What You Will Learn
SEC503 is one of the most important courses that you will take in your information security career. While past students describe it as the most difficult class they have ever taken, they also tell us it was the most rewarding. This course isn't for people who are simply looking to understand alerts generated by an out-of-the-box Intrusion Detection System (IDS). It's for people who want to deeply understand what is happening on their network today, and who suspect that there are very serious things happening right now that none of their tools are telling them about. If you want to be able to find zero-day activities on your network before disclosure, this is definitely the class for you.
What sets this course apart from any other training is that we take a bottom-up approach to teaching network intrusion detection and network forensics. Rather than starting with a tool and teaching you how to use that tool in different situations, this course teaches you how and why TCP/IP protocols work the way they do. After spending the first two days examining what we call "Packets as a Second Language," we add in common application protocols and a general approach to researching and understanding new protocols. With this deep understanding of how network protocols work, we turn our attention to the most widely used tools in the industry to apply this deep knowledge. The result is that you will leave this class with a clear understanding of how to instrument your network and the ability to perform detailed incident analysis and reconstruction.
These benefits alone make this training completely worthwhile. What makes the course as important as we believe it is (and students tell us it is), is that we force you to develop your critical thinking skills and apply them to these deep fundamentals. This results in a much deeper understanding of practically every security technology used today.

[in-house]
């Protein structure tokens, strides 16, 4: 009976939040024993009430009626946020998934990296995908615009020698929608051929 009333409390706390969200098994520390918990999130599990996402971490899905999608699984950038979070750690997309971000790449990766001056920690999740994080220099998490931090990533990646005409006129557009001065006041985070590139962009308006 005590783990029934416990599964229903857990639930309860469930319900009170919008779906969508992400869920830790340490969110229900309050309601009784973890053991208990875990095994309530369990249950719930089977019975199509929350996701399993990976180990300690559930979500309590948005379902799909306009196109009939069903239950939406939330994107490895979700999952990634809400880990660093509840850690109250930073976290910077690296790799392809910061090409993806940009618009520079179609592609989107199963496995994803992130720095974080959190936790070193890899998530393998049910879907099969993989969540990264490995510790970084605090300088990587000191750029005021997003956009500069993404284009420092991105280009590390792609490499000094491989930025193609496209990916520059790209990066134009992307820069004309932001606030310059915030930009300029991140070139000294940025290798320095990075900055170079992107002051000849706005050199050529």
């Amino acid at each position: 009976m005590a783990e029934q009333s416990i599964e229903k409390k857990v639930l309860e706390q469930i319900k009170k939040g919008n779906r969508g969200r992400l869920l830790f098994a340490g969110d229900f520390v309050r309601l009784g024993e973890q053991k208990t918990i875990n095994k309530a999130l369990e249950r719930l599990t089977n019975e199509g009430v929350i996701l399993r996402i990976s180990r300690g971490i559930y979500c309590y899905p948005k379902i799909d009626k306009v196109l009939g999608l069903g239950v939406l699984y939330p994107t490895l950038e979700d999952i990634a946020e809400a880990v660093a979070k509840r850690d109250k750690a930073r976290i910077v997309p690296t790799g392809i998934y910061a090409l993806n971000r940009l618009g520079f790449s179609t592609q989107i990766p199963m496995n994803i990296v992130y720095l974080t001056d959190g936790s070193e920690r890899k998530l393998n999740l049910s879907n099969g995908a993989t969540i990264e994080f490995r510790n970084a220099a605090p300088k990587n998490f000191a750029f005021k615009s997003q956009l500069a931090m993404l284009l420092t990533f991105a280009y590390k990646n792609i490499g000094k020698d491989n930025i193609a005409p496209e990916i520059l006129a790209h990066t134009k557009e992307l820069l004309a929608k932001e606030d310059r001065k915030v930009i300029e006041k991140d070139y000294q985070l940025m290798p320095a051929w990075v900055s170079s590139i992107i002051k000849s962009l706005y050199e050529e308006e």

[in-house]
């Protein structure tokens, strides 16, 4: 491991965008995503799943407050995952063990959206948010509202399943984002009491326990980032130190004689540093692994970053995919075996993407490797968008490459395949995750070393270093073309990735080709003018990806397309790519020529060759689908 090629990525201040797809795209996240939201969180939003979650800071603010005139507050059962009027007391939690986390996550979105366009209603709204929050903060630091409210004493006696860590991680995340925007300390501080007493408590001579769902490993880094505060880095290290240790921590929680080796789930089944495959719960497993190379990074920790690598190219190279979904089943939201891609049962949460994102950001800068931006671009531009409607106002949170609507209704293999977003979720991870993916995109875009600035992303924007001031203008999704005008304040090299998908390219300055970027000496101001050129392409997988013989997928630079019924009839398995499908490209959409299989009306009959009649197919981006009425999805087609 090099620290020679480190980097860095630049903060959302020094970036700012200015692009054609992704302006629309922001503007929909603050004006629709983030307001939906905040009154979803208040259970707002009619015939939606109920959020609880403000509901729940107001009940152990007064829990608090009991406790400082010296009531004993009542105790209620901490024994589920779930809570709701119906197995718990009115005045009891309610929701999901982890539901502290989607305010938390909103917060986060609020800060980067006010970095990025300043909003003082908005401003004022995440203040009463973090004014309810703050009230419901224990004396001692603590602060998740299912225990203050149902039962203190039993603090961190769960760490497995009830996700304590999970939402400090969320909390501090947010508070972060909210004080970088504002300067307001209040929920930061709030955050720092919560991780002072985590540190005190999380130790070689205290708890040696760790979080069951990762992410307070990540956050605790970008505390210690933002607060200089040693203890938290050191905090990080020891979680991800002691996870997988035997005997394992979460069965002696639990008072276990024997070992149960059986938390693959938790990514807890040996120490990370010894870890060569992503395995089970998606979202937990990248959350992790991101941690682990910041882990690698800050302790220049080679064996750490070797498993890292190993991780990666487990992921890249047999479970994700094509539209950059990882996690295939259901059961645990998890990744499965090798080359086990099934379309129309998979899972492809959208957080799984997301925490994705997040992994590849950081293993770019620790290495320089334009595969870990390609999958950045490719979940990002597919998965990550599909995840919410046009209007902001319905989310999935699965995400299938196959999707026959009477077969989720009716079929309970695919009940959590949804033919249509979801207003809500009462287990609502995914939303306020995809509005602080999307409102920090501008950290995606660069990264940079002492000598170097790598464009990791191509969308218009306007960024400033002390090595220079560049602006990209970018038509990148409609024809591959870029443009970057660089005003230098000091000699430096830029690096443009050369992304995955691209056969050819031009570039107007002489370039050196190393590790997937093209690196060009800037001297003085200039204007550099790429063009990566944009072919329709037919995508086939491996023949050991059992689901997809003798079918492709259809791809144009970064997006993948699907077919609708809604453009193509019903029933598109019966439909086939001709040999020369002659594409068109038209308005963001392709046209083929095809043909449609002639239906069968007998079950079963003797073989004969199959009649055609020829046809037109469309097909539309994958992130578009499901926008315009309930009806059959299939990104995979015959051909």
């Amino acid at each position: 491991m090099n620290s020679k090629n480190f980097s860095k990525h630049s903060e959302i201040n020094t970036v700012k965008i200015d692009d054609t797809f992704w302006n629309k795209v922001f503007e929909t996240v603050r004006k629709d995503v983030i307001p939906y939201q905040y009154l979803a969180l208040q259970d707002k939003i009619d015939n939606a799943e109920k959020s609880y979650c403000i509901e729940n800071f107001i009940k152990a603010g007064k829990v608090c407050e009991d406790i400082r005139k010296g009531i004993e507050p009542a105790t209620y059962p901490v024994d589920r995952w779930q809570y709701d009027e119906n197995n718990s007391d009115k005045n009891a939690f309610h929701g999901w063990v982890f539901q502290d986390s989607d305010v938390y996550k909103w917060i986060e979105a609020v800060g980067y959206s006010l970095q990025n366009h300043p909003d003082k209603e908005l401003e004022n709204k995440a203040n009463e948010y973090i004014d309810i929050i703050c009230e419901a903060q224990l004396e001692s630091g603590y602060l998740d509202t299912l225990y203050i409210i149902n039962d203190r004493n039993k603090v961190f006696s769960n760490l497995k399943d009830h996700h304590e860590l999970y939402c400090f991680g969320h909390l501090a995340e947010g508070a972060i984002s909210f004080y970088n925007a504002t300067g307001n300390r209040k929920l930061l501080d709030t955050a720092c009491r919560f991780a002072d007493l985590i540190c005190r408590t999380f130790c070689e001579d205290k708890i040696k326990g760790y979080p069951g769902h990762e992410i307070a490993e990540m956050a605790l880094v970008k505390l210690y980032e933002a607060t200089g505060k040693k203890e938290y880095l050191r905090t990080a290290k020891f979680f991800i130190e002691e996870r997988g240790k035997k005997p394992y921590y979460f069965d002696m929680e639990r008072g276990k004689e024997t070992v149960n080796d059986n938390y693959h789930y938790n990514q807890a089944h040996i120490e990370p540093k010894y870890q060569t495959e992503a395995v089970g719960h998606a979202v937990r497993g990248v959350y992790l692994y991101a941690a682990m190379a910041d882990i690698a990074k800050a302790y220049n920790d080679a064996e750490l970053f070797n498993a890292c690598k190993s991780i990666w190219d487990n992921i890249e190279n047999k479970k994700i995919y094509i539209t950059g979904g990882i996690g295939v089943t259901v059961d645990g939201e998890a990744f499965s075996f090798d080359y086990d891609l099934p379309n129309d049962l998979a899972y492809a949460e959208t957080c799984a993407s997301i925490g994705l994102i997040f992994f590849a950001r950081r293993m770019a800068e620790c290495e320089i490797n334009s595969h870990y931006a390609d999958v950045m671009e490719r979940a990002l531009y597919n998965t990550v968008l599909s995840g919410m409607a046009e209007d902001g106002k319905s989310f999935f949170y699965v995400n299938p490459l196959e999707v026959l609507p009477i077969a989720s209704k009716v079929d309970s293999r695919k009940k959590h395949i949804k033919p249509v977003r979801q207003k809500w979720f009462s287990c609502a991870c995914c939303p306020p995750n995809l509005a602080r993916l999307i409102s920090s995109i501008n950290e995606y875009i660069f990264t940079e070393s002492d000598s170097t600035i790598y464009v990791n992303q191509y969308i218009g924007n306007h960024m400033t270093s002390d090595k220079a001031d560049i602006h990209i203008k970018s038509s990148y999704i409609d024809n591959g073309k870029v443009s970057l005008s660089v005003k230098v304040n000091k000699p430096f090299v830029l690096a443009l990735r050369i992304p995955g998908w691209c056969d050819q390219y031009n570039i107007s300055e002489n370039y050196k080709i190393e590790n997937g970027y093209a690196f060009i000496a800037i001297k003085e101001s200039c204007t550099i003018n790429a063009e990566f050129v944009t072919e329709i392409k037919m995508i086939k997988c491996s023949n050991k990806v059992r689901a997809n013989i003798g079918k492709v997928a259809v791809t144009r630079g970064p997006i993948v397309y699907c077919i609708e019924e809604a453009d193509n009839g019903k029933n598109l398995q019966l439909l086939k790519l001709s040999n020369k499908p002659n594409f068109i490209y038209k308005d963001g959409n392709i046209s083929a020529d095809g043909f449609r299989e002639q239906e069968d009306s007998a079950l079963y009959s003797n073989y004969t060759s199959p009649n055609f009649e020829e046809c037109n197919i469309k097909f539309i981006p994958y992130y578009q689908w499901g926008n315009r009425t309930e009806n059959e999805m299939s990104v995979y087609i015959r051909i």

Preserving the security of your site in today's threat environment is more challenging than ever before. The security landscape is continually changing from what was once only perimeter protection to protecting exposed and mobile systems that are almost always connected and sometimes vulnerable. Security-savvy employees who can help detect and prevent intrusions are therefore in great demand. Our goal in SEC503: Intrusion Detection In-Depth is to acquaint you with the core knowledge, tools, and techniques to defend your networks with insight and awareness. The training will prepare you to put your new skills and knowledge to work immediately upon returning to a live environment.
Mark Twain said, "It is easier to fool people than to convince them that they've been fooled." Too many IDS/IPS solutions provide a simplistic red/green, good/bad assessment of traffic, and too many untrained analysts accept that feedback as the absolute truth. This course emphasizes the theory that a properly trained analyst uses an IDS alert as a starting point for examination of traffic, not as a final assessment. SEC503 imparts the philosophy that the analyst must have access and the ability to examine the alerts to give them meaning and context. You will learn to investigate and reconstruct activity to deem if it is noteworthy or a false indication.